Fuentealba LC, Rompani SB, Parraguez JI, Obernier K, Romero R, Cepko CL, Alvarez-Buylla A. Embryonic Origin of Postnatal Neural Stem Cells. Cell [Internet]. 2015;161(7):1644–55. Available from: http://www.ncbi.nlm.nih.gov/pubmed/26091041 PMID: 26091041

Tate MC, Lindquist RA, Nguyen T, Sanai N, Barkovich AJ, Huang EJ, Rowitch DH, Alvarez-Buylla A. Postnatal growth of the human pons: A morphometric and immunohistochemical analysis. The Journal of comparative neurology [Internet]. 2014 Oct 10 [cited 2014 Oct 23]; Available from: http://www.ncbi.nlm.nih.gov/pubmed/25307966 PMID: 25307966

Lim DA, Alvarez-Buylla A. Adult neural stem cells stake their ground. Trends in neurosciences [Internet]. 2014 Oct [cited 2014 Oct 9];37(10):563–571. Available from: http://www.ncbi.nlm.nih.gov/pubmed/25223700 PMID: 25223700

Tong CK, Han Y-G, Shah JK, Obernier K, Guinto CD, Alvarez-Buylla A. Primary cilia are required in a unique subpopulation of neural progenitors. Proceedings of the National Academy of Sciences of the United States of America [Internet]. 2014 Aug 11 [cited 2014 Aug 21];1–6. Available from: http://www.pnas.org/cgi/doi/10.1073/pnas.1321425111 PMID: 25114218

Ohata S, Nakatani J, Herranz-Pérez V, Cheng J, Belinson H, Inubushi T, Snider WD, García-Verdugo JM, Wynshaw-Boris A, Alvarez-Buylla A. Loss of Dishevelleds Disrupts Planar Polarity in Ependymal Motile Cilia and Results in Hydrocephalus. Neuron [Internet]. Elsevier Inc.; 2014 Aug 6 [cited 2014 Aug 11];83(3):558–571. Available from: http://www.ncbi.nlm.nih.gov/pubmed/25043421 PMID: 25043421

Obernier K, Tong CK, Alvarez-Buylla A. Restricted nature of adult neural stem cells: Re-evaluation of their potential for brain repair. Frontiers in Neuroscience. 2014. PMID: 24987325\

Southwell DG, Nicholas CR, Basbaum AI, Stryker MP, Kriegstein AR, Rubenstein JL, Alvarez-Buylla A. Interneurons from embryonic development to cell-based therapy. Science (New York, NY) [Internet]. 2014 Apr 11 [cited 2014 Apr 18];344(6180):1240622. Available from: http://www.ncbi.nlm.nih.gov/pubmed/24723614 PMID: 24723614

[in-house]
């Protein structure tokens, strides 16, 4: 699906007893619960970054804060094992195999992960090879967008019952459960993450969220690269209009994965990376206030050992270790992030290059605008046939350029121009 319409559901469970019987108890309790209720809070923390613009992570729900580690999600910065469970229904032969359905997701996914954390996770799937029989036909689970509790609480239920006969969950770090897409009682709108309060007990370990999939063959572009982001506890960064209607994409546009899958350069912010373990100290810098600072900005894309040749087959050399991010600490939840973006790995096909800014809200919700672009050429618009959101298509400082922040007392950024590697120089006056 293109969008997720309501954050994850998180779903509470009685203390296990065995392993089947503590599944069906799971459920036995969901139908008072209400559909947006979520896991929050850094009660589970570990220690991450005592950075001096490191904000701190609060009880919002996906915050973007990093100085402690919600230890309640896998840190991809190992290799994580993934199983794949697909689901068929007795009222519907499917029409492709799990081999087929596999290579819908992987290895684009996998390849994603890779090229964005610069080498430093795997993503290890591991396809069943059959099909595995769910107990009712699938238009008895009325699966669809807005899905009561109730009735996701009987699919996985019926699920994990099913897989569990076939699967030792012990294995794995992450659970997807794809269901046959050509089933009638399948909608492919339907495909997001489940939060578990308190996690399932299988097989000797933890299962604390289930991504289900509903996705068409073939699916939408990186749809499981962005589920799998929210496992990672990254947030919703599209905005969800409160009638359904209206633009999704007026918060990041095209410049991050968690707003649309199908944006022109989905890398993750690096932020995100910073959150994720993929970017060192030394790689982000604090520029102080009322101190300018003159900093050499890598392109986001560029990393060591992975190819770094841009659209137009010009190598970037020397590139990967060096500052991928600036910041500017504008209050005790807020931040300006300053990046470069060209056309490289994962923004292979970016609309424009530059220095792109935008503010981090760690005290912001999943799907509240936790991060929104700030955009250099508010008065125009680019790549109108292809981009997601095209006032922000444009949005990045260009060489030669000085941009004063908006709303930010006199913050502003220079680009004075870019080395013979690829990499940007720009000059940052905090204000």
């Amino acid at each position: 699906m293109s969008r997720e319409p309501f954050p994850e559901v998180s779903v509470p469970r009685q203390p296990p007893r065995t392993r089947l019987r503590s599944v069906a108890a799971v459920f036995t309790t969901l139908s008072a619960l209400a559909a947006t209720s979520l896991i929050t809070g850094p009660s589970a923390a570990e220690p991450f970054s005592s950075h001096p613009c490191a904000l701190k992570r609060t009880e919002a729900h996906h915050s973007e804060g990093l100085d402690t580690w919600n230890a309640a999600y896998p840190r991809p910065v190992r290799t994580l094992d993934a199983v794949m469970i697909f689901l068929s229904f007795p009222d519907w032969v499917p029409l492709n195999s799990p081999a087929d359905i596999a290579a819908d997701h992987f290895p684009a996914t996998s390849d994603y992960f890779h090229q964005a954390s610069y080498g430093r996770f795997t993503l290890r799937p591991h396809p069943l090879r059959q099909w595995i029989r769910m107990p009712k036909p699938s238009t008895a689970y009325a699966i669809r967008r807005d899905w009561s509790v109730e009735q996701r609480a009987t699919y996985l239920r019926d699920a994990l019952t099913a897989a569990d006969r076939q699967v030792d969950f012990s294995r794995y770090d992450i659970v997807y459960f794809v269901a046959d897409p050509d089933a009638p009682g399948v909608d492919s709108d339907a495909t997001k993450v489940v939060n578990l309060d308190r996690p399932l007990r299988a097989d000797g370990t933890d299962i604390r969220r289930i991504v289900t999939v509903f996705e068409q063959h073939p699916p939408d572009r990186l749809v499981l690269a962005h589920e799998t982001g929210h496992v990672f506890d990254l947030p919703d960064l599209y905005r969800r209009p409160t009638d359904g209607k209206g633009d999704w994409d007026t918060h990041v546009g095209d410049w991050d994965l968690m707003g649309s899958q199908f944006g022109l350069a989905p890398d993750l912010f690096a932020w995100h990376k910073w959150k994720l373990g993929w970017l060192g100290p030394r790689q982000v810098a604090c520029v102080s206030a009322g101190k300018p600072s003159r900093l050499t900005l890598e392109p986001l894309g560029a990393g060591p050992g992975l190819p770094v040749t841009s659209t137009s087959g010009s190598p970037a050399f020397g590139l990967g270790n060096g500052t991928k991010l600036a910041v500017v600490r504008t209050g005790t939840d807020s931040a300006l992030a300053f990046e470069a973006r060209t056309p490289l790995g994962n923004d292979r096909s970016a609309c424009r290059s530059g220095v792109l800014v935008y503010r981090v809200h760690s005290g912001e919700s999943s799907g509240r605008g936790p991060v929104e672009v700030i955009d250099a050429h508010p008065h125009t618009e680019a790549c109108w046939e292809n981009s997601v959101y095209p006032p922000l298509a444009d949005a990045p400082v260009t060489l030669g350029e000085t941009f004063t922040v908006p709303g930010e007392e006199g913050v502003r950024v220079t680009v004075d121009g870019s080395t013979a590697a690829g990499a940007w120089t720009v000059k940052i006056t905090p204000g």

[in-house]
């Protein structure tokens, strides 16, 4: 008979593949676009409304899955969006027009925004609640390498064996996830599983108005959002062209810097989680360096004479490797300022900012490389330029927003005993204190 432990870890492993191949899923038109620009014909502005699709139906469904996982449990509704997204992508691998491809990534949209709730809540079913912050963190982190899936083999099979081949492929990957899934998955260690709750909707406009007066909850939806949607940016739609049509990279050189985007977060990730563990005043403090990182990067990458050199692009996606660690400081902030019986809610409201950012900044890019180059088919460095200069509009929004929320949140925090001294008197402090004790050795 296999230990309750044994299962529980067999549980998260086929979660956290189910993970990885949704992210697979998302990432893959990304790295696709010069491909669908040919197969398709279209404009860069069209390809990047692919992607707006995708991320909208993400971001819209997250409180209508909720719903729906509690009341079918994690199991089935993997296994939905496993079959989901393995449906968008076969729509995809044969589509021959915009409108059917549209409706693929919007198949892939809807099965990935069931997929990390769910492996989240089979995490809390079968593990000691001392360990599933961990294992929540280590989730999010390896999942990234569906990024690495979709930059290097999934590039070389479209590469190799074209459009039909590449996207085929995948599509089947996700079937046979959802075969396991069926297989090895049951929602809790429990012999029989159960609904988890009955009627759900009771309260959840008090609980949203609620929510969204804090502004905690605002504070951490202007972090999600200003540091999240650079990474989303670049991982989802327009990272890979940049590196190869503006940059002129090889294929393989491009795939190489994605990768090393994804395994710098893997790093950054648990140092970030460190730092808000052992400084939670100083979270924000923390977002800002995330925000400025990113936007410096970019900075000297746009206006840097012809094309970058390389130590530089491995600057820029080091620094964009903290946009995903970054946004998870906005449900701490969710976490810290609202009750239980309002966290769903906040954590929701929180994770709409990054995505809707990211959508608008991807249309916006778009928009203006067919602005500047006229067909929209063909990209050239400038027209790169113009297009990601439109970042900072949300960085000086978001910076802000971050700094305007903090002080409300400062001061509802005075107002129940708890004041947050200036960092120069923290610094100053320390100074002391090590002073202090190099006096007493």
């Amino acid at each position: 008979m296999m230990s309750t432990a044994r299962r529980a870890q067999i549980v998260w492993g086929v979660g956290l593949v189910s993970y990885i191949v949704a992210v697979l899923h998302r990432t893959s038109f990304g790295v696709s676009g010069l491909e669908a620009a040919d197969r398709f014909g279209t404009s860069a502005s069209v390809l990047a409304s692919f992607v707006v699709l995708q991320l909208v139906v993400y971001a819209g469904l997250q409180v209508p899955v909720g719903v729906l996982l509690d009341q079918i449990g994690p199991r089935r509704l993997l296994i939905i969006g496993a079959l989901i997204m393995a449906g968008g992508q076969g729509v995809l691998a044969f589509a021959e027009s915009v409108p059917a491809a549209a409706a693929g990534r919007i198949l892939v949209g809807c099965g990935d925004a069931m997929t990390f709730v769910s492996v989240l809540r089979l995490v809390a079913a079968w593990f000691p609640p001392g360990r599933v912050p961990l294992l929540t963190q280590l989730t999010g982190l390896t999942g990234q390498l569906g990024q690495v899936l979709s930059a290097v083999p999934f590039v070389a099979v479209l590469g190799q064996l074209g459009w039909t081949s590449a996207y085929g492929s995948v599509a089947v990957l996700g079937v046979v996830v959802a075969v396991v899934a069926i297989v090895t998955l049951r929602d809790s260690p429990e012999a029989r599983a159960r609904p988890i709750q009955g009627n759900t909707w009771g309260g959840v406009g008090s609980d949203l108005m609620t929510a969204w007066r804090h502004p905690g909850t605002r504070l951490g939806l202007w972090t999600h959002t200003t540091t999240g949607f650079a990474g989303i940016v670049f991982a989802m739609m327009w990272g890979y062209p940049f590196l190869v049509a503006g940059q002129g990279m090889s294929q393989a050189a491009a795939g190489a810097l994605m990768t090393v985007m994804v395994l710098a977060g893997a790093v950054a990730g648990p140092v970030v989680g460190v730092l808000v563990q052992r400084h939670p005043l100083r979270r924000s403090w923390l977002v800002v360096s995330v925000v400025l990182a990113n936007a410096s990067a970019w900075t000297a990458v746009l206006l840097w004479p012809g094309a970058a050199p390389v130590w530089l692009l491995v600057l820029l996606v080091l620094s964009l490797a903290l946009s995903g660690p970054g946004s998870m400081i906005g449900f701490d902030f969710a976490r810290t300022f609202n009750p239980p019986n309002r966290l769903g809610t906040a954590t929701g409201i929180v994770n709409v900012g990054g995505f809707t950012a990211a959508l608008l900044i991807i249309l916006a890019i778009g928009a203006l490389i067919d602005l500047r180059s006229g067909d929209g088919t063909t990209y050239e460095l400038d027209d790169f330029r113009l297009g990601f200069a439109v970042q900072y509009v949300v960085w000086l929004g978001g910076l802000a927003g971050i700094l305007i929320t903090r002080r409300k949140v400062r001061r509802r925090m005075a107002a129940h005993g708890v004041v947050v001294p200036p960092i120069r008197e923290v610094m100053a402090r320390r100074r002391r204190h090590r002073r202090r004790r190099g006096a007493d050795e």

Tong CK, Chen J, Cebrián-Silla A, Mirzadeh Z, Obernier K, Guinto CD, Tecott LH, García-Verdugo JM, Kriegstein A, Alvarez-Buylla A. Axonal control of the adult neural stem cell niche. Cell stem cell [Internet]. 2014 Apr 3 [cited 2014 Apr 10];14(4):500–11. Available from: http://www.ncbi.nlm.nih.gov/pubmed/24561083 PMID: 24561083

Merkle FT, Fuentealba LC, Sanders TA, Magno L, Kessaris N, Alvarez-Buylla A. Adult neural stem cells in distinct microdomains generate previously unknown interneuron types. Nature neuroscience [Internet]. 2014 Feb [cited 2014 Feb 3];17(2):207–14. Available from: http://www.ncbi.nlm.nih.gov/pubmed/24362763 PMID: 24362763

Ponti G, Obernier K, Alvarez-Buylla A. Lineage progression from stem cells to new neurons in the adult brain ventricular-subventricular zone. Cell cycle (Georgetown, Tex) [Internet]. 2013 Jun 1 [cited 2014 Feb 3];12(11):1649–50. Available from: http://www.ncbi.nlm.nih.gov/pubmed/23673324 PMID: 23673324

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Arturo Alvarez-Buylla, Ph.D.





Office Address

Department of Neurological Surgery and The Eli and Edythe Broad Center of Regeneration Medicine and Stem Cell Research
UCSF Box 0525
35 Medical Center Way, RMB-1036              
San Francisco, CA 94143-0525  

Other Websites

Lab Website